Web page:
Nancy Crampton-Brophy, a 68-year-old American romance writer who once wrote an essay titled ‘How to murder your husband’, was arrested last week on charges of killing her husband, the Huffington Post reported.
Police in Portland, Oregon arrested Nancy on September 5, more than three months after her husband was killed, and charged her with murder and the unlawful use of a weapon. “Detectives believe Nancy L. Crampton Brophy is the suspect in Daniel C. Brophy’s murder,” Portland police told nydailynews.com, without discussing the motive or evidence behind the crime.
Dan Brophy, Nancy’s husband for 26 years and a culinary school teacher, was shot down in a kitchen at the Oregon Culinary Institute on June 2. The author had expressed her disbelief over the killing of her husband through a Facebook post and had even announced a candlelight vigil at the institute where her husband was shot.
The essay, which was published on the See Jane Publish blog, has been made private since the death of her husband, the Huffington Post claims. The Huffington Post also states Nancy’s quotes to a blog in 2012 regarding her inclination towards romantic suspense stories. “Murder, mayhem and gore seem to come naturally to me which means my husband has learned to sleep with one eye open,” she told Romancing the Genres blog.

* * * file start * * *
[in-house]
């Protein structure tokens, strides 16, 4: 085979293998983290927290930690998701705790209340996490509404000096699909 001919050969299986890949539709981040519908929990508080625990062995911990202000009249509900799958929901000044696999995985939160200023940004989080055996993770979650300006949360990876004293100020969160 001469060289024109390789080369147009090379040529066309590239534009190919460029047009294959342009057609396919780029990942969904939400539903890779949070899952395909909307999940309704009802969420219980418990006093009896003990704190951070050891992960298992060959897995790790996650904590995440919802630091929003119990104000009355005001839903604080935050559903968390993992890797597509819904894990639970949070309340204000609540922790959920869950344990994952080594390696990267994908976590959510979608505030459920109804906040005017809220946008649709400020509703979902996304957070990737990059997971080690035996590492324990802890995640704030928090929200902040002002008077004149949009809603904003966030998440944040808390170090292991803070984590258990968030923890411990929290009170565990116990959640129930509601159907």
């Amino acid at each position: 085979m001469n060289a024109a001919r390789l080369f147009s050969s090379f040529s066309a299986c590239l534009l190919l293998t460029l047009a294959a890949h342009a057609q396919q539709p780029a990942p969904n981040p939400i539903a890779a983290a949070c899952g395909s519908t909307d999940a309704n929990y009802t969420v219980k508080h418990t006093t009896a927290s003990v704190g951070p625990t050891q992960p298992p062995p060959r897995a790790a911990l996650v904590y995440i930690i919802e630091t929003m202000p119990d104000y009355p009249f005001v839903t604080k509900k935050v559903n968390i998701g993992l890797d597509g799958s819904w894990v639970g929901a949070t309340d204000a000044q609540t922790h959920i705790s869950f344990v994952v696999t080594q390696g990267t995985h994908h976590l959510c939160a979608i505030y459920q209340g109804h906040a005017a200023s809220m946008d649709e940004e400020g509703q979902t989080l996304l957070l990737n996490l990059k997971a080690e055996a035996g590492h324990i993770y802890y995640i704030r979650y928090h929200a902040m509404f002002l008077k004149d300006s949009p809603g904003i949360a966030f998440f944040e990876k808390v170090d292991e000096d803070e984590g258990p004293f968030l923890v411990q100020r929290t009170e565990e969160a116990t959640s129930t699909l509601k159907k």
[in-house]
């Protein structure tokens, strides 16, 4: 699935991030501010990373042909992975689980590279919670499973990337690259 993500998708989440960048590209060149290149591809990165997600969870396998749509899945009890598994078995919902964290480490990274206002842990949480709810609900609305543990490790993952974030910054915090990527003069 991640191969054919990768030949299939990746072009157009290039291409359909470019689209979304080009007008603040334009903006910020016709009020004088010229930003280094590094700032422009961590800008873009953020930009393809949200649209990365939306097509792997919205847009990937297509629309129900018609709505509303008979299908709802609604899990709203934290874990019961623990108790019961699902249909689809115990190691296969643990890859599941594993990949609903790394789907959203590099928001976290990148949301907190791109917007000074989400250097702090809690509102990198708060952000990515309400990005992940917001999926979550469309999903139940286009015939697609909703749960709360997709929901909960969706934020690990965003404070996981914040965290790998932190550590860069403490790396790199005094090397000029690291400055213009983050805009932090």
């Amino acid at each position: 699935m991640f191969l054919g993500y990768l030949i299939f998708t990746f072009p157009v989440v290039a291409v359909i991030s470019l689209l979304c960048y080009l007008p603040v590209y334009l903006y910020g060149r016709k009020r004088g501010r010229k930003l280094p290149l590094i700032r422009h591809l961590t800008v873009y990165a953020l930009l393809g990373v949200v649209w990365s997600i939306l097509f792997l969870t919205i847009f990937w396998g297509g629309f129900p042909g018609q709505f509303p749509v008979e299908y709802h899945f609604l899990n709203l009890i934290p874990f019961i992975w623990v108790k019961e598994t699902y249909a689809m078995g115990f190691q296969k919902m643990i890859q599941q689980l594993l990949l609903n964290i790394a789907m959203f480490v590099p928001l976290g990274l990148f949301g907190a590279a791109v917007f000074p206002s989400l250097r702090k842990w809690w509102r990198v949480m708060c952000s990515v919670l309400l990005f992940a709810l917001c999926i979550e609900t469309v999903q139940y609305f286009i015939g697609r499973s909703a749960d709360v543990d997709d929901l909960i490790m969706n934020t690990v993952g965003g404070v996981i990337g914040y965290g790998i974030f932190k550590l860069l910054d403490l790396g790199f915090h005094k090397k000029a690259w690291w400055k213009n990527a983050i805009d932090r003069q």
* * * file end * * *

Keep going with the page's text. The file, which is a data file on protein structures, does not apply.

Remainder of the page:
Nancy, who has also written sensuous mysteries such as “Hell on the Heart” and “The Wrong Husband”, is a self-published author. She studied economics at the University of Houston.
Nancy’s relatives refuse to believe the news, and the author’s sister believes she is innocent. “None of us believe it,” Holy Crampton, Nancy’s sister, told ABC News. “It’s craziness and it’s just not true.”
Nancy’s blog carries many references about her personal life, with sections revealing her affection for her husband. Her husband finds many references in the ‘about’ section of her blog, being described as “a Chef whose mantra is: life is a science project”.
On her marriage, she writes: “Like all marriages, we’ve had our ups and downs, more good times than bad. I can’t tell you when I fell in love with my husband, but I relate the moment I decided to marry him. I was in the bath. It was a big tub. I expected him to join me and when he was delayed, I called out, “Are you coming?” His answer convinced me he was Mr Right. “Yes, but I’m making hors d’oeuvres.” Can you imagine spending the rest of your life without a man like that?”